‘Satisfying’ labels may beat ‘diet’ in curbing consumption
According to results presented at the Annual Meeting of the Society for the Study of Ingestive Behavior (SSIB), test subjects were more satisfied for longer periods of time after consuming food of varying quantities for which they were led to believe that portion sizes were larger than they actually were.
Jeff Brunstrom from the University of Bristol also told attendees that memories about how satisfying previous meals were also played a causal role in determining how long those meals staved off hunger. Taken together, the results indicated that expectations before eating and memory after eating play an important role in governing appetite and satiety, he said.
Such data may have implications for food manufacturers, particularly from a labelling aspect, added the Bristol-based researcher.
“Labels on ‘light’ and ‘diet’ foods might lead us to think we will not be satisfied by such foods, possibly leading us to eat more afterwards,” said Dr Brunstrom. “One way to militate against this, and indeed accentuate potential satiety effects, might be to emphasize the satiating properties of a food using labels such as ‘satisfying’ or ‘hunger relieving’.”
The research was funded by the Biotechnology & Biological Sciences Research Council (BBSRC) and a consortium of food companies under a joint initiative with the Diet and Health Research Industry Club (DRINC).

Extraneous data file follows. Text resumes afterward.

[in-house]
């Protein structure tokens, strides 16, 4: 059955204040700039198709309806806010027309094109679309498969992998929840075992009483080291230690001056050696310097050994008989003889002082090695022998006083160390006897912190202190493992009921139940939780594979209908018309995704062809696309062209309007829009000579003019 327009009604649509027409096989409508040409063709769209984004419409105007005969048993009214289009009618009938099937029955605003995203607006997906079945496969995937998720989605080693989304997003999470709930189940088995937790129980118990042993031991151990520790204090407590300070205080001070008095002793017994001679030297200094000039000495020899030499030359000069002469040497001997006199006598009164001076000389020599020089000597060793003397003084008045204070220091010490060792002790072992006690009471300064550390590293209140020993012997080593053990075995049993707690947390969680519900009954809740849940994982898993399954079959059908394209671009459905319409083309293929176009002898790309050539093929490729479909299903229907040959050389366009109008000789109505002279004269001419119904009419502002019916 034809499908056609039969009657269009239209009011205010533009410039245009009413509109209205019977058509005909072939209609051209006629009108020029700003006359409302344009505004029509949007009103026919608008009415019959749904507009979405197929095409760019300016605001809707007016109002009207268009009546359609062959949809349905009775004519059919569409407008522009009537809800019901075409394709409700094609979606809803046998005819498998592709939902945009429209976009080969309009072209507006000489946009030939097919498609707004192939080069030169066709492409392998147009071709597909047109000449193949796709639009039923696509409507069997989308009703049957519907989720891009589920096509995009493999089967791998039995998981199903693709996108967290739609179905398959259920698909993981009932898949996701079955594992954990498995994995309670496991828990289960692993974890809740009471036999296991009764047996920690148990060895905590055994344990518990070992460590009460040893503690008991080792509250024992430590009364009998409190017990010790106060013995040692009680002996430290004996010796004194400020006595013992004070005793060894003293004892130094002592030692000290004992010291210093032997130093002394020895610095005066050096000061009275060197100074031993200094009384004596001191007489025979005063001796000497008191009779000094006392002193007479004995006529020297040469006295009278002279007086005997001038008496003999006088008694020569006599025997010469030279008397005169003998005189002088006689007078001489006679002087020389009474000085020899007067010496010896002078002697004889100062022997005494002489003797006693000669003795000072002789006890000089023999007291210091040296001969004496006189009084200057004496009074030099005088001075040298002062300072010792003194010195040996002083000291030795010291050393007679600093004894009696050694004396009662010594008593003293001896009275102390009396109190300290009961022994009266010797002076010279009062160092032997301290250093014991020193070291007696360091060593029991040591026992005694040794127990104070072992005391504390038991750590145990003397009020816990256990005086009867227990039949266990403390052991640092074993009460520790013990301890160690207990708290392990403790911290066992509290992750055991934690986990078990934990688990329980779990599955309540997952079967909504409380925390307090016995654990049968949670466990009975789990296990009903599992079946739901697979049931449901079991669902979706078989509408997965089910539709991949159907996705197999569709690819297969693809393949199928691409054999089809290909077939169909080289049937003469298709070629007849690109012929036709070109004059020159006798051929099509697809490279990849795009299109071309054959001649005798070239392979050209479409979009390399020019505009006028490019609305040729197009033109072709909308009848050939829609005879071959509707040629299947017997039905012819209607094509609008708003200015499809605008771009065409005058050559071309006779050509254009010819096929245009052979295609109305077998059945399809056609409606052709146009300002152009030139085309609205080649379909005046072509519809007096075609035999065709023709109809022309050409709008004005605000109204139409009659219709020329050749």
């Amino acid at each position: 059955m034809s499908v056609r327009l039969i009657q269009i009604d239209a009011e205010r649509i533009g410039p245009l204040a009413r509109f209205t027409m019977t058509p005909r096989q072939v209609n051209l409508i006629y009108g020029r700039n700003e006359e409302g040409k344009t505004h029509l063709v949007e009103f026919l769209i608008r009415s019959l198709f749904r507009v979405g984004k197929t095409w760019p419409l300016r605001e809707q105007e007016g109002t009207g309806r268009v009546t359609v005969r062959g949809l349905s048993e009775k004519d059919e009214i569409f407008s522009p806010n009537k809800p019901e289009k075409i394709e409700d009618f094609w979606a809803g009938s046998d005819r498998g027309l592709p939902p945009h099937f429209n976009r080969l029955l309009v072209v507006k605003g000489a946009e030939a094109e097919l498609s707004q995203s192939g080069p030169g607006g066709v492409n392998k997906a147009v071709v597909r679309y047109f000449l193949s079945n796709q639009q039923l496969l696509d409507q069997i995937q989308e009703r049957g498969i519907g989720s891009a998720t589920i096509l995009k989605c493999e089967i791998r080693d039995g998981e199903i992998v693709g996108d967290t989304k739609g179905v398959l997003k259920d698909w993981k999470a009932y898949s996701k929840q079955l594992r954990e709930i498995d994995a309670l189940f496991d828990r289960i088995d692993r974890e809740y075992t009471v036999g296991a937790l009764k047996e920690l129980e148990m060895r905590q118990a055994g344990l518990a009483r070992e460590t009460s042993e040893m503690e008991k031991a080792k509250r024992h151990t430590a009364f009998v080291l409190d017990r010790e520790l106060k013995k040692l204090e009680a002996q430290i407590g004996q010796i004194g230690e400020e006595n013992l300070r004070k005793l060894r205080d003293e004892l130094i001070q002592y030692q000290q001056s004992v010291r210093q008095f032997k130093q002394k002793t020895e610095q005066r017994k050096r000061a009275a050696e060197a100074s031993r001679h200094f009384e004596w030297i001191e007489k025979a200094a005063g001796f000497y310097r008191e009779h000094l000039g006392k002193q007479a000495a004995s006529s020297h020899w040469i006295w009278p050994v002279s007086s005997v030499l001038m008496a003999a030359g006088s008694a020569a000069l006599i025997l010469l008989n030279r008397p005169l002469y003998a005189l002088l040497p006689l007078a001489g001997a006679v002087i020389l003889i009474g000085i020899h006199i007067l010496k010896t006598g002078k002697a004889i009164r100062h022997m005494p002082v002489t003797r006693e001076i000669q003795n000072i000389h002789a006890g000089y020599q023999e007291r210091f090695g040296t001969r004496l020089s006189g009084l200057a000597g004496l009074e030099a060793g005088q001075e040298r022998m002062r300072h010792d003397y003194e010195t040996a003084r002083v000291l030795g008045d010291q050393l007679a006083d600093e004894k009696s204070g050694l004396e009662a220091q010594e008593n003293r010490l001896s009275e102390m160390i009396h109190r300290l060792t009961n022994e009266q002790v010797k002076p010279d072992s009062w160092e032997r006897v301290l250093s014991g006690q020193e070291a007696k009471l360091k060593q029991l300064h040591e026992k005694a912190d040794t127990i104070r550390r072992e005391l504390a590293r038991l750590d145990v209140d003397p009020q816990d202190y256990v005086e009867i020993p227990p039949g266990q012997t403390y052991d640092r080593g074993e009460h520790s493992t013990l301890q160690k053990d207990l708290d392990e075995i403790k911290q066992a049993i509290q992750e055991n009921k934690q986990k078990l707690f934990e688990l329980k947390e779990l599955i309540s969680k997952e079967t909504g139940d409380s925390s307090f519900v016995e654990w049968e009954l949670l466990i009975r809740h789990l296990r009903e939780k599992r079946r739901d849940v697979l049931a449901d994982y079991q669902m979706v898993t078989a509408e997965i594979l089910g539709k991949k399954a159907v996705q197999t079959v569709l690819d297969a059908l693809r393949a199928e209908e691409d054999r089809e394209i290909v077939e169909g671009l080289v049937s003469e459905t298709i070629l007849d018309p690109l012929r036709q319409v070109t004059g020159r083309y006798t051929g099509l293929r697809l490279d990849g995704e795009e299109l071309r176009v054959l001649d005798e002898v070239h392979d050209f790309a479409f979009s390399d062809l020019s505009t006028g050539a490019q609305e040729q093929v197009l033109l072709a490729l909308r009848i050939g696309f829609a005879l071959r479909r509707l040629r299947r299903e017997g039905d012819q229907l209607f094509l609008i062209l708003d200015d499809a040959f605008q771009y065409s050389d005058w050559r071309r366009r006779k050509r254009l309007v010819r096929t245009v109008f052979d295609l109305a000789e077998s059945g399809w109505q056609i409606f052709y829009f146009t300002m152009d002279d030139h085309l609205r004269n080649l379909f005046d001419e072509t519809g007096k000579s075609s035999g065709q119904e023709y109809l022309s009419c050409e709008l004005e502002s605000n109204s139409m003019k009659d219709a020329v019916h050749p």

Fat and brain changes
Also presenting at the SSIB, Mitchell Roitman from the University of Illinois at Chicago reported findings on how prolonged exposure to a high fat diet may be correlated with changes in the brain chemical dopamine within the a part of the brain linked to the reward system.
According to findings from studies with laboratory rats, ‘real-time’ changes in dopamine levels were observed in the striatum after animals consumed a high fat diet for either two or six weeks. Consuming a high-fat diet was associated with a reduction in the release of dopamine in lab rats, and a reduction in the reuptake by “dopamine transporters” within the striatum, compared with animals consuming a low fat diet.
“Previous research has demonstrated reduced dopamine transporter numbers in association with obesity and exposure to a high fat diet,” explained Roitman. “Our research shows that these changes lead to major differences in the way dopamine functions in the brain.”
The results from this study highlight the impact of diet on brain neurochemistry – and in particular on brain systems that regulate motivation and willingness to work for food reward in rats as well as humans.
The study was supported by the National Institute on Drug Abuse (NIDA).
This is not the first time that a high fat diet has been linked to changes in brain chemistry. Earlier this year, scientists from The Scripps Research Institute in Florida reported that the development of obesity was accompanied by a break-down in brain chemistry linked to pleasure responses. According to findings published in Nature Neuroscience, the very same changes occur when rats over-consume heroin or cocaine.
"These findings confirm what we and many others have suspected that overconsumption of highly pleasurable food triggers addiction-like neuroadaptive responses in brain reward circuitries, driving the development of compulsive eating," said lead researcher Dr Paul Kenny.